Go to HHH home page.
Smart Politics
 


Another Day, Another Two New Polls of Iowans

Bookmark and Share

Two new polls were released Thursday for the presidential race in Iowa, by Rasmussen and American Research Group (ARG), each showing a battle unfolding at the top of the Democratic and Republican tickets.

On the Democratic side, a new Rasmussen poll of 1,239 likely voters found Hillary Clinton at 29 percent, narrowly edging out John Edwards (25 percent) and Barack Obama (24 percent). In the ARG poll of 600 likely voters, Clinton received 27 percent, compared to 21 percent to Obama and 20 percent for Edwards. Bill Richardson (10 percent, 12 percent) and Joe Biden (3 percent, 5 percent) rounded out the top five candidates in the Rasmussen and ARG polls respectively.

Only ARG released results on the GOP side of the ticket today, with Mike Huckabee (24 percent) now within just two points of Mitt Romney (26 percent). Huckabee's surge (discussed here at Smart Politics on October 30th), is throwing a wrench the in the Romney plan: sweeping the small, early states to gain momentum on national frontrunner Rudy Giuliani as the primaries head into Florida and California in late January and early February 2008.

Huckabee's numbers are up 5 points from just two weeks ago in the previous ARG poll and up 20 points since the end of September. Romney's support has remained steady in the Hawkeye State, coming in at 27 percent in ARG's August survey, 22 percent in September, 27 percent in October and 26 percent this week.

Giuliani continues to lag in Iowa at 11 percent—his lowest total (by five points) in Iowa as measured by ARG in 12 surveys since December 2006. Giuliani was tied with Fred Thompson and one point ahead of John McCain (10 percent). Giuliani has not launched a media campaign in Iowa to date, while Romney started his media buys several months ago.

Ron Paul (3 percent), Tom Tancredo (1 percent), and Duncan Hunter (1 percent) round out the GOP field in the ARG survey.

Previous post: Latest IA Poll: Dem. Caucus Heats Up; Romney in Sight For Huckabee
Next post: Richardson and Obama Unlikely to Bolster Support in Iowa After CNN Debate

Leave a comment


Remains of the Data

Who Has Won the Most Votes in US Senate Electoral History?

Only three of the Top 10 and nine of the Top 50 vote-getters of all time are currently serving in the chamber.

Political Crumbs

Six for Thirteen

Collin Peterson remarked last month that he is leaning to run for reelection to Minnesota's 7th Congressional District in 2016. If he does and is victorious, he will creep even closer to the top of the list of the longest-serving U.S. Representatives in Minnesota history. The DFL congressman is only the sixth Minnesotan to win at least 13 terms to the U.S. House of the 135 elected to the chamber in state history. Peterson trails 18-term DFLer Jim Oberstar (1975-2011), 16-term Republicans Harold Knutson (1917-1949) and August Andresen (1925-1933; 1935-1958), and 14-term DFLers Martin Sabo (1979-2007) and John Blatnik (1947-1974). Andresen died in office, Sabo and Blatnik retired, and Knutson and Oberstar were defeated at the ballot box in 1948 and 2010 respectively. At 70 years, 7 months, 11 days through Monday, Peterson is currently the ninth oldest Gopher State U.S. Representative in history. DFLer Rick Nolan of the 8th CD is the seventh oldest at 71 years, 1 month, 23 days.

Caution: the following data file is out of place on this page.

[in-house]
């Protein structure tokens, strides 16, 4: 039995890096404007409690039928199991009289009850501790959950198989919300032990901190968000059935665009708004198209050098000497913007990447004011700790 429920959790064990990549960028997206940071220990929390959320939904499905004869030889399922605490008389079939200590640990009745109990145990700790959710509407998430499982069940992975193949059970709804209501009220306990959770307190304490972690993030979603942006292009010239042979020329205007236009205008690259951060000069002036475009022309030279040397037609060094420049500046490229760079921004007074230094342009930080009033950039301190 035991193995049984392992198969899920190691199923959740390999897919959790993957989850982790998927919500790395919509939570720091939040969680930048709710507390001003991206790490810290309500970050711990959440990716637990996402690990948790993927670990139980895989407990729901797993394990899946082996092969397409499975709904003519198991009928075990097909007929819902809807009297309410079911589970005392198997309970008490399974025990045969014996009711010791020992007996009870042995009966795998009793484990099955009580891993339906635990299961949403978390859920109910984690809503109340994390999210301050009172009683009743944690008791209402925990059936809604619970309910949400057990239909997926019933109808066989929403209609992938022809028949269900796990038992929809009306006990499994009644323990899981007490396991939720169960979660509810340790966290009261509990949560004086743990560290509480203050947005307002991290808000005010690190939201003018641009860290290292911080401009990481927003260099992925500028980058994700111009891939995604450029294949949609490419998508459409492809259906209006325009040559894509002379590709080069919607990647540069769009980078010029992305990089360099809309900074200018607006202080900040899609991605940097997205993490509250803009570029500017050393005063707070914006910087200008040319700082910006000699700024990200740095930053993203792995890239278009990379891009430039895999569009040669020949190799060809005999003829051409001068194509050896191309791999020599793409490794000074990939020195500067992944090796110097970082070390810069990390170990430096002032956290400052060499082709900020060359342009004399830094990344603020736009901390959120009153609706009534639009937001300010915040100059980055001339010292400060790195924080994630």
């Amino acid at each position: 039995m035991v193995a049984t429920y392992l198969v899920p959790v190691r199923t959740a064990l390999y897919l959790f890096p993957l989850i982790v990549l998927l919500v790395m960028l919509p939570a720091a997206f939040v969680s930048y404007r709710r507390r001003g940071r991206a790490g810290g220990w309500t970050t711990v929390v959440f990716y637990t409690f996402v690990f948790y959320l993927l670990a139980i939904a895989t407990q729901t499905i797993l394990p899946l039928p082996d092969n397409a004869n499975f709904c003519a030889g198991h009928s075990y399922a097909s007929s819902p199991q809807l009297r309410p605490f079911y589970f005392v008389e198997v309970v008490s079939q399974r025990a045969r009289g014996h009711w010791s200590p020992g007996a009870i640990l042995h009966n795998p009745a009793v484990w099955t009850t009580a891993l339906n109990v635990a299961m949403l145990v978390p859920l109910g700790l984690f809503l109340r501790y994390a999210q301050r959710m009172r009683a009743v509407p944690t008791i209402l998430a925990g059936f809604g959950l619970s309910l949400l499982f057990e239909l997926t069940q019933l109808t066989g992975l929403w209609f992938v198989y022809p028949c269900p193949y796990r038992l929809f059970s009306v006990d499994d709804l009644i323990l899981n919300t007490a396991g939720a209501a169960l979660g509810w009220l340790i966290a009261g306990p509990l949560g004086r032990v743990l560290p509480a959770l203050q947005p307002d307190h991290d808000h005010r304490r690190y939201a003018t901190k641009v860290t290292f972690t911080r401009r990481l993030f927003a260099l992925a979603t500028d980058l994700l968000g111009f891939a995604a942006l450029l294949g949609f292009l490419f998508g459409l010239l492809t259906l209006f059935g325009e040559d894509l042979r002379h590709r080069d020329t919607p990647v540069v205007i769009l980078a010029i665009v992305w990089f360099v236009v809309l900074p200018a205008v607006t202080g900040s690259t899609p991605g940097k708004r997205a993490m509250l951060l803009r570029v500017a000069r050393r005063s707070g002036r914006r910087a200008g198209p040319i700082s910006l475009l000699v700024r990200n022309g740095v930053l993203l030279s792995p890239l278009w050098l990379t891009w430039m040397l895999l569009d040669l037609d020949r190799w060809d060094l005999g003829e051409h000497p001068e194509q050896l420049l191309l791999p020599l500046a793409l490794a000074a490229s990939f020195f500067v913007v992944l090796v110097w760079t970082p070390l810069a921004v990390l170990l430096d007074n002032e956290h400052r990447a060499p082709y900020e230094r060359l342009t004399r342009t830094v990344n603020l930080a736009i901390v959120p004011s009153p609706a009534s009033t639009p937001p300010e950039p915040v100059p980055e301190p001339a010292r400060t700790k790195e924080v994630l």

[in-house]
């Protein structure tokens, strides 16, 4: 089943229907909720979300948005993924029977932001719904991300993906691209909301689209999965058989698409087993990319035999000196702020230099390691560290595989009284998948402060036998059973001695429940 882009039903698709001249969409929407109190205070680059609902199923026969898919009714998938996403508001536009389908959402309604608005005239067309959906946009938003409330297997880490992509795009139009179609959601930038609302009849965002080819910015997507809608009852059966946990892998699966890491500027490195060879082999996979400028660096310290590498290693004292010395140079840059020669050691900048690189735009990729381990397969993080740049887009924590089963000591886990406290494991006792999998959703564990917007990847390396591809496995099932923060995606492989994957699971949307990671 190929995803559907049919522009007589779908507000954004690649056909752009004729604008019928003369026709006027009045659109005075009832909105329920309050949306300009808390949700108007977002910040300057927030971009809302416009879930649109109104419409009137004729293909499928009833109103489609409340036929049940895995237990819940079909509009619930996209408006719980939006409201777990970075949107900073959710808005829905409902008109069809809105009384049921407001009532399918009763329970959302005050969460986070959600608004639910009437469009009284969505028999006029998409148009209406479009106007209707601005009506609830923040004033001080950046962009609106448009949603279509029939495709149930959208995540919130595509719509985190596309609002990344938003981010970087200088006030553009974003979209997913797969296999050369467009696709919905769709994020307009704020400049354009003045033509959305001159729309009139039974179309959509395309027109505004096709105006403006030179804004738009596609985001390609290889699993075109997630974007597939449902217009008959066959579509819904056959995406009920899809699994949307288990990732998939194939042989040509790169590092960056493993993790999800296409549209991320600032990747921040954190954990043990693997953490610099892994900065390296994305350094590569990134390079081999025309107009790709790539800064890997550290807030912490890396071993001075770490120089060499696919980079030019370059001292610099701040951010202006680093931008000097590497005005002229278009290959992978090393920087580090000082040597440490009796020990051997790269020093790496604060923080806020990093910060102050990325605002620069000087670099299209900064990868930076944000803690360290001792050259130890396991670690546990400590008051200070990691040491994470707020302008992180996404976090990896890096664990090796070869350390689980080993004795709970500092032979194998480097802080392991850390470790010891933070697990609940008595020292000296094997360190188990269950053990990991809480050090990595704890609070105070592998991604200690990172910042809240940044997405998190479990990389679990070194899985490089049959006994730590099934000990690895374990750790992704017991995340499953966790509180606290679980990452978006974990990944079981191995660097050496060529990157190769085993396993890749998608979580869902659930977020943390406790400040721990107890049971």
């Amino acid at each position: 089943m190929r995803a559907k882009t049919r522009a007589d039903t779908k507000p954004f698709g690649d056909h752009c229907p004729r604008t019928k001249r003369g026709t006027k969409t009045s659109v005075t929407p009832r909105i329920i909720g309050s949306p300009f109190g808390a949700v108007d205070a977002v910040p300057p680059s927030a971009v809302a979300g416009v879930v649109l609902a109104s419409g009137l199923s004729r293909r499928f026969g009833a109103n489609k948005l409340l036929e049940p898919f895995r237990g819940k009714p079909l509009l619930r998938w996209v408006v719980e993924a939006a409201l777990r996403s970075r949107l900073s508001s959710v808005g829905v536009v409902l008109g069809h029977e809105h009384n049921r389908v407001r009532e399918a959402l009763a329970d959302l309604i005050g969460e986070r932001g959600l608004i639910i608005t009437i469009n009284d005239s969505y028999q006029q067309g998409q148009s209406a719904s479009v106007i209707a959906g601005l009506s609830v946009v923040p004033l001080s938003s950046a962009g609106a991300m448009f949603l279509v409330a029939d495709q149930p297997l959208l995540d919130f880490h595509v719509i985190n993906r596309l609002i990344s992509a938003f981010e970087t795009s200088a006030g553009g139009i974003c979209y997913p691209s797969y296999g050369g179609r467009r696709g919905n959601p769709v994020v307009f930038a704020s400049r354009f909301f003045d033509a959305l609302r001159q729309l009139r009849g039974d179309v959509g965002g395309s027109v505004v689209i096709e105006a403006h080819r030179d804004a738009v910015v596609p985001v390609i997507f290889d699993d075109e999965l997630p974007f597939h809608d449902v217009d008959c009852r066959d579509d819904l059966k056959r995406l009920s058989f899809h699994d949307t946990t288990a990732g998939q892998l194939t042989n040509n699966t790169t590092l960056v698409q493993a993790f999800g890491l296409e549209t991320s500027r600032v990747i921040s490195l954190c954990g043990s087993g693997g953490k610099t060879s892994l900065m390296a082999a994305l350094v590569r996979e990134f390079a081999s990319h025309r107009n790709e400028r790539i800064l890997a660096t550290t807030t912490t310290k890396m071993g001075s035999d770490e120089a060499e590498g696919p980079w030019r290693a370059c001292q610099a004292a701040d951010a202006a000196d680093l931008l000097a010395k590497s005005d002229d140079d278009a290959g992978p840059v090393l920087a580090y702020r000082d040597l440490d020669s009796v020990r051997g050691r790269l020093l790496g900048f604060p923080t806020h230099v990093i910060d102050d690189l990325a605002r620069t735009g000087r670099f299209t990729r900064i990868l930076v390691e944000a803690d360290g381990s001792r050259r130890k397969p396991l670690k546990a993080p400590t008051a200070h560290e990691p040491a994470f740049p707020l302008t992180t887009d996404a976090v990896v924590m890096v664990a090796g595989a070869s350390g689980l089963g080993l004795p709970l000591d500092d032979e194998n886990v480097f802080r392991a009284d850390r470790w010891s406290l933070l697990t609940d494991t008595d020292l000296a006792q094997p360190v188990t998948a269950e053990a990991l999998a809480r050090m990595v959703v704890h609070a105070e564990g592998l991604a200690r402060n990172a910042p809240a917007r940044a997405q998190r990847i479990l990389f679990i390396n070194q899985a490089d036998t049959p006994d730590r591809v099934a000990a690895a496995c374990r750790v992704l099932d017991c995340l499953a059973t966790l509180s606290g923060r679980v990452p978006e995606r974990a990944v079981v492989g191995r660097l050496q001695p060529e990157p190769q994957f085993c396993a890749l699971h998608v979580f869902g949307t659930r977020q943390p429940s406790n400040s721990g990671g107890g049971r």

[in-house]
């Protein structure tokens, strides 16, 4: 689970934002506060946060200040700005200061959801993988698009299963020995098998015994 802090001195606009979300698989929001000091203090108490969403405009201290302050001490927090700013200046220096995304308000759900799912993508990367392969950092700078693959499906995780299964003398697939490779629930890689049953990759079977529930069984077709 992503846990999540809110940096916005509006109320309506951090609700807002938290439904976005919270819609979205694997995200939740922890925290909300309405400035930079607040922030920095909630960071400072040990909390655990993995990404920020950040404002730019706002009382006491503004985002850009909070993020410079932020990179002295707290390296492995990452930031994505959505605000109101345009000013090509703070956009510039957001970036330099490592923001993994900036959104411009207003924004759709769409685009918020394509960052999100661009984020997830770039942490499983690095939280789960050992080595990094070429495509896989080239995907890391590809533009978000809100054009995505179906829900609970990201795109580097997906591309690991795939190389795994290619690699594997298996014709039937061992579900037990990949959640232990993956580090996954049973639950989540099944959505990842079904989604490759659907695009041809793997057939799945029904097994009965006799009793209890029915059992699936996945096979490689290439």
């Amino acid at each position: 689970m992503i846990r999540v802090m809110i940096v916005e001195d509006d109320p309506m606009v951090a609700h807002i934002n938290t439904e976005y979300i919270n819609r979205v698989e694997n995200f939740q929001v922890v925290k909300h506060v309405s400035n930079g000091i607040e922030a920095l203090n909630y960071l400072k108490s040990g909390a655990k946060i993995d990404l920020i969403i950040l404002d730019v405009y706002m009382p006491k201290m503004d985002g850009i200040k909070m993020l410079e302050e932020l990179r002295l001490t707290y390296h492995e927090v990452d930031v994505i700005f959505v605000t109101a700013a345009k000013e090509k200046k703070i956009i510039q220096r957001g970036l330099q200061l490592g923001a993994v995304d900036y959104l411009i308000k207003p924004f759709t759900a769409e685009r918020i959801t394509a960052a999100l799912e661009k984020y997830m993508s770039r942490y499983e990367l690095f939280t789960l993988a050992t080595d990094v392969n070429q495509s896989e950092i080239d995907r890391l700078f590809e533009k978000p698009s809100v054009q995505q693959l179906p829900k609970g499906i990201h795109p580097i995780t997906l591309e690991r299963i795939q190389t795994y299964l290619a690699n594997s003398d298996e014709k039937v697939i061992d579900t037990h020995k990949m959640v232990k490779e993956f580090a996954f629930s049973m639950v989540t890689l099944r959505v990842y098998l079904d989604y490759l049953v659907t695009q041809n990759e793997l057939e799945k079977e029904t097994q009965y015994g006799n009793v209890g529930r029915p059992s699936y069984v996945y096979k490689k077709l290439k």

Seeing Red

Congressman Nick Rahall's failed bid for a 20th term in West Virginia this cycle, combined with a narrow loss by Nick Casey to Alex Mooney in Shelley Moore Capito's open seat, means that West Virginia Democrats will be shut out of the state's U.S. House delegation for the first time in over 90 years. The Republican sweep by two-term incumbent David McKinley in the 1st CD, Mooney in the 2nd, and Evan Jenkins over Rahall in the 3rd marks the first time the GOP has held all seats in the chamber from West Virginia since the Election of 1920. During the 67th Congress (1921-1923) all six seats from the state were controlled by the GOP. Since the Election of 1922, Democrats have won 76 percent of all U.S. House elections in the Mountain State - capturing 172 seats compared to 54 for the GOP.


more POLITICAL CRUMBS

Humphrey School Sites
CSPG
Humphrey New Media Hub

Issues />

<div id=
Abortion
Afghanistan
Budget and taxes
Campaign finances
Crime and punishment
Economy and jobs
Education
Energy
Environment
Foreign affairs
Gender
Health
Housing
Ideology
Immigration
Iraq
Media
Military
Partisanship
Race and ethnicity
Reapportionment
Redistricting
Religion
Sexuality
Sports
Terrorism
Third parties
Transportation
Voting